This is a copy of a letter to members of congress signed by PSI and dozens of other NGOs, advocacy groups and others concerned that efforts to reduce the US deficit might negatively affect America’s global leadership role.

Dear Senator/Representative,

As organizations working to end poverty and respond to emergencies around the world, we write to strongly urge you to support the Senate’s fiscal year 2013 overall funding level for the International Affairs Budget in order to protect its poverty-focused accounts throughout all upcoming budget negotiations, including negotiations to avert or delay the sequester.

The budget decisions facing you in the months ahead are daunting, and are of tremendous importance for millions of lives around the world and the future of United States’ security and economic prosperity. There is no doubt that our nation’s fiscal house must be put in order, but it must be done thoughtfully and comprehensively, while ensuring a bright and secure future for the U.S.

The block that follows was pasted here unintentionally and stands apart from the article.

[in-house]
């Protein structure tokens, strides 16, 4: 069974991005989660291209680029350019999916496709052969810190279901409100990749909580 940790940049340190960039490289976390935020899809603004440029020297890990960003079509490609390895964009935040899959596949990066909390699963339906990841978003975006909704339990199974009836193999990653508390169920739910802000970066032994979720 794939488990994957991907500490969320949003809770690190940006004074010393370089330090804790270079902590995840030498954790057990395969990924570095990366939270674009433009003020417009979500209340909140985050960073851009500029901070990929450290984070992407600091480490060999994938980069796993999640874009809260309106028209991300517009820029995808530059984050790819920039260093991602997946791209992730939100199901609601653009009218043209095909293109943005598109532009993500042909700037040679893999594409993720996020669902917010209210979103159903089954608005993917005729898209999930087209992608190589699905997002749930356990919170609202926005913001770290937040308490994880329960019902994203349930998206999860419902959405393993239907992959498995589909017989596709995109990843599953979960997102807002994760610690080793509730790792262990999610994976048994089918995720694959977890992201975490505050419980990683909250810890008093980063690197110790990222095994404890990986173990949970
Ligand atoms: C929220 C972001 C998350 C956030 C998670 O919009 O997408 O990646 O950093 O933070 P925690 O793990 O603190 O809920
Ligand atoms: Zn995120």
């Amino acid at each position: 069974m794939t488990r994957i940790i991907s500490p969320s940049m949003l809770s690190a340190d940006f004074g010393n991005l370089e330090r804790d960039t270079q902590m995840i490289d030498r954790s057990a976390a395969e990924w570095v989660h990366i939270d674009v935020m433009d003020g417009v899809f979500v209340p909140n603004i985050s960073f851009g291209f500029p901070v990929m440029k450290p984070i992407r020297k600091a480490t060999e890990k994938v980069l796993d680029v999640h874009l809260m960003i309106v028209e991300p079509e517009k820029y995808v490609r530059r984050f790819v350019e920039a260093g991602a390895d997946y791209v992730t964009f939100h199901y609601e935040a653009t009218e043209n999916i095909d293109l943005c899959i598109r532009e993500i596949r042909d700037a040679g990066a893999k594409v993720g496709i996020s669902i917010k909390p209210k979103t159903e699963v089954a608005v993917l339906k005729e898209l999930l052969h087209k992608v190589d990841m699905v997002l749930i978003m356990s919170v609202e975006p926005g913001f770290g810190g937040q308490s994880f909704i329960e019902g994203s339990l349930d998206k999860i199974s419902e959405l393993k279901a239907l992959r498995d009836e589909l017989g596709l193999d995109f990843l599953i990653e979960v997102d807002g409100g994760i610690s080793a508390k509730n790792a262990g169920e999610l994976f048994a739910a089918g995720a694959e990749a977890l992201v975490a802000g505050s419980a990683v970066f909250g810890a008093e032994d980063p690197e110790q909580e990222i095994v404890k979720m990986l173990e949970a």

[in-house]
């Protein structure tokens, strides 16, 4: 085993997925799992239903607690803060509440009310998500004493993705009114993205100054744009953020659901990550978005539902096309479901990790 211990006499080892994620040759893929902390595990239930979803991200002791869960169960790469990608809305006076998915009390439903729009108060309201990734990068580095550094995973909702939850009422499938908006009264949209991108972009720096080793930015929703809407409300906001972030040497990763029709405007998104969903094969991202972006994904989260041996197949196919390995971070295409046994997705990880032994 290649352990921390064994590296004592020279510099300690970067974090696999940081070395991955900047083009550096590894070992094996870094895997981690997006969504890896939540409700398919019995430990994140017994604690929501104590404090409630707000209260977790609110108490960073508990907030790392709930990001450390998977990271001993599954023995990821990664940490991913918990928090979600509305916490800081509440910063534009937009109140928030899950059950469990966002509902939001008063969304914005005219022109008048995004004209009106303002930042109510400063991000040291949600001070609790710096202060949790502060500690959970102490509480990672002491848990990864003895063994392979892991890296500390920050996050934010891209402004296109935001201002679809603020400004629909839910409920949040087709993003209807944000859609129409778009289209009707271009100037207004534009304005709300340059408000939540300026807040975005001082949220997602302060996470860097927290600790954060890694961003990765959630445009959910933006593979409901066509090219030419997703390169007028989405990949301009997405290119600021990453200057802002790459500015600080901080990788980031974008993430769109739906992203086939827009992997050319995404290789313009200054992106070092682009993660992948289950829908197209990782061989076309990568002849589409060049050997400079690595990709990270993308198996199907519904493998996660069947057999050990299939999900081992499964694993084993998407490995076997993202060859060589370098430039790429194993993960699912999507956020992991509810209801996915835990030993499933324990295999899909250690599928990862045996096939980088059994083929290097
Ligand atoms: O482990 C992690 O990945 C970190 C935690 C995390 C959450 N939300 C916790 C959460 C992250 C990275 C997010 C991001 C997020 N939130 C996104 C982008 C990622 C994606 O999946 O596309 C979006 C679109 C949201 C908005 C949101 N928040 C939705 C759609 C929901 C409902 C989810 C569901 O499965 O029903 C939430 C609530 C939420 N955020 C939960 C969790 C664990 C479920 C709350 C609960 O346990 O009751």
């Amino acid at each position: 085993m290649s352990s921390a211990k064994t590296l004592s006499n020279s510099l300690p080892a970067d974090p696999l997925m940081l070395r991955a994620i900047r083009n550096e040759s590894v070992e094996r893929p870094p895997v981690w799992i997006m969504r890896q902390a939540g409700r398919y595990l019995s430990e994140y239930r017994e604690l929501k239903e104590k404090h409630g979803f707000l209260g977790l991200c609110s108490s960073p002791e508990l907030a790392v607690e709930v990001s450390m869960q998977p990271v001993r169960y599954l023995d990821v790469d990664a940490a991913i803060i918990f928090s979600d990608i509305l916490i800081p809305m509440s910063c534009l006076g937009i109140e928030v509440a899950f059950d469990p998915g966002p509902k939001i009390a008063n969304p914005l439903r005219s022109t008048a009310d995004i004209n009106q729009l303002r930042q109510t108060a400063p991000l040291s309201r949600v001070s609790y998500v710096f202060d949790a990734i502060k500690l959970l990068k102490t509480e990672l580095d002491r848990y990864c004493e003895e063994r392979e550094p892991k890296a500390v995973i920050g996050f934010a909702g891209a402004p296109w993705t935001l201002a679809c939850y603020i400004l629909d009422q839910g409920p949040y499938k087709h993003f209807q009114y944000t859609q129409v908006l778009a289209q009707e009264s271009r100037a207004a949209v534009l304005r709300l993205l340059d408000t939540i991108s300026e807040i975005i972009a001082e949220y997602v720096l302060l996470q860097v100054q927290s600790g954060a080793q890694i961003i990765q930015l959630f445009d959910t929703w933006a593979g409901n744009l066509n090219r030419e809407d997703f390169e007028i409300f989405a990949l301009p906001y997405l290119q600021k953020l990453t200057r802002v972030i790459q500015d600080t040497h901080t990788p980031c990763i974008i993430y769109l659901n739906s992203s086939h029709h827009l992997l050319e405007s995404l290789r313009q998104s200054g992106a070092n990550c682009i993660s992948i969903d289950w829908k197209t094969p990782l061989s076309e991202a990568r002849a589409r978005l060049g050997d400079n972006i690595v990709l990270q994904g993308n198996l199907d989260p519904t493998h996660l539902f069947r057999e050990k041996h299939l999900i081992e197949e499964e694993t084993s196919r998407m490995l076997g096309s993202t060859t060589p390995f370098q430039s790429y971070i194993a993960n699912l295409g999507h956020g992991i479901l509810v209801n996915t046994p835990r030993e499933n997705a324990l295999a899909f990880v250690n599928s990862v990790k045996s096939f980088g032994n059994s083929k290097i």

This year has witnessed historic events—from the Syrian uprising, to democratic elections in Egypt, to food crises of major proportions in both the Horn of Africa and the Sahel. These events demonstrate in stark terms the dynamic nature of the world around us and the need for strong and effective diplomatic and development tools. The Senate’s funding levels for the International Affairs Budget and its poverty-focused accounts, forged under the bipartisan leadership of Senators Patrick Leahy and Lindsey Graham, recognize current fiscal limitations while enabling continued investments that save lives, increase our national security, and spur economic development both at home and around the world.

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PSI/Zimbabwe’s Farai Chieza Speaks Out on Safe Water